Our Visit to Cittaviveka, Chithurst Buddhist Monastery

Last Sunday a group of us from several of the Buddhist groups on the island travelled to the mainland to visit Cittaviveka, the Buddhist Monastery at Chithurst.

The nuns meditation hall and khuti at Āloka. The khuti is also used by visitors.

Down by the lake in the centre of the wood……………………………………….

“In the spring of 1978, one of those small miracles happened that stop the mind’s rational expectations. Keeping to the apparently pointless routine of going out for alms every day, as prescribed by Ajahn Chah, Ajahn Sumedho encountered a lone jogger on Hampstead Heath whose attention was arrested by the bhikkhus’ appearance. This jogger had acquired an overgrown forest in West Sussex called Hammer Wood, out of the wish to restore it to its former glory – but he also understood that this was work for more than one man and one lifetime. Although not a Buddhist, he had the openness of mind to appreciate that an order of forest monks might be the perfect wardens for his woodland. Subsequently, he attended one of the ten-day meditation retreats that Ajahn Sumedho held at the Oaken Holt Buddhist Centre near Oxford, and later made an outright gift of the forest to the Sangha. This marvellous act of generosity did of necessity involve a lot of legalities, as local bye-laws prevented the construction of any permanent structures on forest land, so in this situation the Sangha gratefully accepted the invitation to stay instead at Oaken Holt for the ‘Rains’ of 1978 and let the Trust sort things out.

Early in 1979 Ajahn Chah was invited to England to see how his disciples were making out; it was also about this time that George Sharp (Chairman of the English Sangha Trust), hearing that a large house near Hammer Wood was up for sale, agreed to purchase it. This was Chithurst House, and its purchase was a gamble that did not meet with unanimous approval. Buying the property had necessitated selling the Vihara and the adjacent town house whose rent had provided the basis for support for the Sangha – in order to purchase an unsurveyed and ramshackle mansion. In May, Ajahn Chah arrived, somewhat disturbed by rumours of his disciples’ activities, to find a monastic community that actually had nowhere to live. The new owners allowed the Sangha to use the Vihara for a couple of months to receive the Venerable Ajahn and to effect their move. In this atmosphere of insecurity, Ajahn Chah added one more doubt by intimating that he was going to take Ajahn Sumedho back to Thailand. While the Sangha members watched their minds, he went off to America for a visit and there was nothing else to do but go ahead. On 22nd June 1979, having bundled as much as they could into a removal van, the Sangha left London for Sussex.”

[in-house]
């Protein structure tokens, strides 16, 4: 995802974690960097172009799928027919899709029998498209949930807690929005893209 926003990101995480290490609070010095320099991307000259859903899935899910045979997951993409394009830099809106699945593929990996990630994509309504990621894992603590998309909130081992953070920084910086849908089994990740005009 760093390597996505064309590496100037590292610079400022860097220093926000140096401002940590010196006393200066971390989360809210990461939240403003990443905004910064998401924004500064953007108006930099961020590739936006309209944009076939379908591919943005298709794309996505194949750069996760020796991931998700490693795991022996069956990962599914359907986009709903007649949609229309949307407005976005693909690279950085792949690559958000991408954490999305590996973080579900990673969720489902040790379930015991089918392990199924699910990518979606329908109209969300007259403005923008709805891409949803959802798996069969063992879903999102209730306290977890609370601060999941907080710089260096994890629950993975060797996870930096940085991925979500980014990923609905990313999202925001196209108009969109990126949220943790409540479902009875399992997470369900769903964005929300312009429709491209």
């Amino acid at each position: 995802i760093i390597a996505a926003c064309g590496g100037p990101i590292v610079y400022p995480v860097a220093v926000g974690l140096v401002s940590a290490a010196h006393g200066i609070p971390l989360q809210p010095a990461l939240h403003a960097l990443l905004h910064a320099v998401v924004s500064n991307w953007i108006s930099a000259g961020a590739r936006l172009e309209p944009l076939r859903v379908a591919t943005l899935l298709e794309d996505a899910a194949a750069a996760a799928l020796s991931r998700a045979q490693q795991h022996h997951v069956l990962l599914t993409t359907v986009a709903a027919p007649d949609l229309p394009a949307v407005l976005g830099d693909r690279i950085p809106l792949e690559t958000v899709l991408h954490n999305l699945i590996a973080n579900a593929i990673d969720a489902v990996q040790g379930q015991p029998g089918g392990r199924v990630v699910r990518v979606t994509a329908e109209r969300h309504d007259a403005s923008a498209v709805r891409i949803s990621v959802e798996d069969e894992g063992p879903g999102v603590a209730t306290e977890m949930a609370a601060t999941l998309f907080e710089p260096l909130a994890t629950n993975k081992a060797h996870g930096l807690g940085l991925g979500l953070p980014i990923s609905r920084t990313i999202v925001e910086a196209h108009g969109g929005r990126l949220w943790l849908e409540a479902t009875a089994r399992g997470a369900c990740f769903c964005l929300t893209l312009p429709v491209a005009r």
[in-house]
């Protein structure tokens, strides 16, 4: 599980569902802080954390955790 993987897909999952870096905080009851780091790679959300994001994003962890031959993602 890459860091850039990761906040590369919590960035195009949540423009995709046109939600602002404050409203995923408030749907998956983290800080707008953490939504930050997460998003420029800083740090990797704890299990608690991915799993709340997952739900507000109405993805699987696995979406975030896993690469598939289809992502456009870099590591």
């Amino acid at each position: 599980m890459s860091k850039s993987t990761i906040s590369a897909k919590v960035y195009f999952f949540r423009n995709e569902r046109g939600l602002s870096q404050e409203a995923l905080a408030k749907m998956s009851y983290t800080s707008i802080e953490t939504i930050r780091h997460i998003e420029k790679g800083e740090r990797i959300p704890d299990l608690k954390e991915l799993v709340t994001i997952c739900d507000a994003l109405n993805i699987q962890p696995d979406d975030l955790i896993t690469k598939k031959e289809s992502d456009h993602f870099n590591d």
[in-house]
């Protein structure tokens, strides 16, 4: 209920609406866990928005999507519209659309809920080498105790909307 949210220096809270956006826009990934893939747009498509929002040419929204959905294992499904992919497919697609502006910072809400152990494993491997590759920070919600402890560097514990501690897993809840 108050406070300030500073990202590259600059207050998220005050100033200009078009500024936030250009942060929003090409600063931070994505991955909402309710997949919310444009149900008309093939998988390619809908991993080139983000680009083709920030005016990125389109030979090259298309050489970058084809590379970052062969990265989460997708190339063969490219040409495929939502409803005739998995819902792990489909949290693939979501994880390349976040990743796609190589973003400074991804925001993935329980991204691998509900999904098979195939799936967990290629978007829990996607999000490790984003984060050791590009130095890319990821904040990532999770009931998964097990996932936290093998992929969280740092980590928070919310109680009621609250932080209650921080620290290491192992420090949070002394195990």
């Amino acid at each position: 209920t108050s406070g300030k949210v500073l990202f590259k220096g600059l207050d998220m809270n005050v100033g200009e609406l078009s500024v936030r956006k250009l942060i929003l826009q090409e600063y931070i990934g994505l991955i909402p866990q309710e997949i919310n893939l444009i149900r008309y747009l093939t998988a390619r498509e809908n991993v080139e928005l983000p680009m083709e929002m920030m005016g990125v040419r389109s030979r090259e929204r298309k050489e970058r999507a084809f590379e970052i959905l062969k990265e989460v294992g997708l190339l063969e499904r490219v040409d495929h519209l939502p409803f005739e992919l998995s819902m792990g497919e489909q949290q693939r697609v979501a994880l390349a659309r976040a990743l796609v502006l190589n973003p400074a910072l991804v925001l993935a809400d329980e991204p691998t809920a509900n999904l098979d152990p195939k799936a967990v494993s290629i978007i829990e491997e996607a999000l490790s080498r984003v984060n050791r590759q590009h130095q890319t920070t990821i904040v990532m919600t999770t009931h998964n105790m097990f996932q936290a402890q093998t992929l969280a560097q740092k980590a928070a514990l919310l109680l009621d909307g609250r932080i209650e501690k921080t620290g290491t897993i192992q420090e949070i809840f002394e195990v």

From How the Buddha Came to Sussex by Ajahn Sucitto

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